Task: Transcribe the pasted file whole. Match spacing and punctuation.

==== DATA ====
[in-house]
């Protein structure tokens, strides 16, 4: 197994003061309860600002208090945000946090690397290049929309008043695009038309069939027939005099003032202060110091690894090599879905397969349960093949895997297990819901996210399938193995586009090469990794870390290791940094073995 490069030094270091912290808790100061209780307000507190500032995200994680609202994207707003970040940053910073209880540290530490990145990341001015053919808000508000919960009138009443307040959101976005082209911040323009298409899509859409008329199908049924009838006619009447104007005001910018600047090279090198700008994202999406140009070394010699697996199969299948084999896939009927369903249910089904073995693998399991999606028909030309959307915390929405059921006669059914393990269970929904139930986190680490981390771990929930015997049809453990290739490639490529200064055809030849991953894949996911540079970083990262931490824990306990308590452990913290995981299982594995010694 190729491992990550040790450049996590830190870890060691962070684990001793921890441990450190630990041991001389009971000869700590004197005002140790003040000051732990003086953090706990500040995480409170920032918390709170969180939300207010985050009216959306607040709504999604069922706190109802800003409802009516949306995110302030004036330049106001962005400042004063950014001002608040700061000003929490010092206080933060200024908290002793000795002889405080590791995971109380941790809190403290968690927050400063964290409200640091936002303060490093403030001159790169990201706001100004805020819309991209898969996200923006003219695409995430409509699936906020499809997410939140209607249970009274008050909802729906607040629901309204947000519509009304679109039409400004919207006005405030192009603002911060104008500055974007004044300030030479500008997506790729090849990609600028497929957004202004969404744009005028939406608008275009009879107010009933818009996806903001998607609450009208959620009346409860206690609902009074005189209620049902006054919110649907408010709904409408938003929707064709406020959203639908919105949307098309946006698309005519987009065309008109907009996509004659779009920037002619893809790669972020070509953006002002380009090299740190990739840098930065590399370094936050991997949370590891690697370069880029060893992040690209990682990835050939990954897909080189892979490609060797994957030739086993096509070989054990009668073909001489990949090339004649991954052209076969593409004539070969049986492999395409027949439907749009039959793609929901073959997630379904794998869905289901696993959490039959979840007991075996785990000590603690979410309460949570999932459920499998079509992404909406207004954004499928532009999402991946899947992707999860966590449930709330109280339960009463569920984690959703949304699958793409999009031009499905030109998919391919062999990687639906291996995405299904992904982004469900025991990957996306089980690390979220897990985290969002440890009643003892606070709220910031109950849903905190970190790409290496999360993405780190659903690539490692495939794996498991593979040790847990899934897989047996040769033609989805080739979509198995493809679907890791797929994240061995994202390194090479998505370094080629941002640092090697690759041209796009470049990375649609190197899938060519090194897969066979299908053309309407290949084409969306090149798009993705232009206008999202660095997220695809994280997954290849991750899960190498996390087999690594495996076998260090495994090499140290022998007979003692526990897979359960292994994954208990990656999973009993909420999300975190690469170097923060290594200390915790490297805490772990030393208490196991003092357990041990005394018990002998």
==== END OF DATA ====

[in-house]
């Protein structure tokens, strides 16, 4: 197994003061309860600002208090945000946090690397290049929309008043695009038309069939027939005099003032202060110091690894090599879905397969349960093949895997297990819901996210399938193995586009090469990794870390290791940094073995 490069030094270091912290808790100061209780307000507190500032995200994680609202994207707003970040940053910073209880540290530490990145990341001015053919808000508000919960009138009443307040959101976005082209911040323009298409899509859409008329199908049924009838006619009447104007005001910018600047090279090198700008994202999406140009070394010699697996199969299948084999896939009927369903249910089904073995693998399991999606028909030309959307915390929405059921006669059914393990269970929904139930986190680490981390771990929930015997049809453990290739490639490529200064055809030849991953894949996911540079970083990262931490824990306990308590452990913290995981299982594995010694 190729491992990550040790450049996590830190870890060691962070684990001793921890441990450190630990041991001389009971000869700590004197005002140790003040000051732990003086953090706990500040995480409170920032918390709170969180939300207010985050009216959306607040709504999604069922706190109802800003409802009516949306995110302030004036330049106001962005400042004063950014001002608040700061000003929490010092206080933060200024908290002793000795002889405080590791995971109380941790809190403290968690927050400063964290409200640091936002303060490093403030001159790169990201706001100004805020819309991209898969996200923006003219695409995430409509699936906020499809997410939140209607249970009274008050909802729906607040629901309204947000519509009304679109039409400004919207006005405030192009603002911060104008500055974007004044300030030479500008997506790729090849990609600028497929957004202004969404744009005028939406608008275009009879107010009933818009996806903001998607609450009208959620009346409860206690609902009074005189209620049902006054919110649907408010709904409408938003929707064709406020959203639908919105949307098309946006698309005519987009065309008109907009996509004659779009920037002619893809790669972020070509953006002002380009090299740190990739840098930065590399370094936050991997949370590891690697370069880029060893992040690209990682990835050939990954897909080189892979490609060797994957030739086993096509070989054990009668073909001489990949090339004649991954052209076969593409004539070969049986492999395409027949439907749009039959793609929901073959997630379904794998869905289901696993959490039959979840007991075996785990000590603690979410309460949570999932459920499998079509992404909406207004954004499928532009999402991946899947992707999860966590449930709330109280339960009463569920984690959703949304699958793409999009031009499905030109998919391919062999990687639906291996995405299904992904982004469900025991990957996306089980690390979220897990985290969002440890009643003892606070709220910031109950849903905190970190790409290496999360993405780190659903690539490692495939794996498991593979040790847990899934897989047996040769033609989805080739979509198995493809679907890791797929994240061995994202390194090479998505370094080629941002640092090697690759041209796009470049990375649609190197899938060519090194897969066979299908053309309407290949084409969306090149798009993705232009206008999202660095997220695809994280997954290849991750899960190498996390087999690594495996076998260090495994090499140290022998007979003692526990897979359960292994994954208990990656999973009993909420999300975190690469170097923060290594200390915790490297805490772990030393208490196991003092357990041990005394018990002998």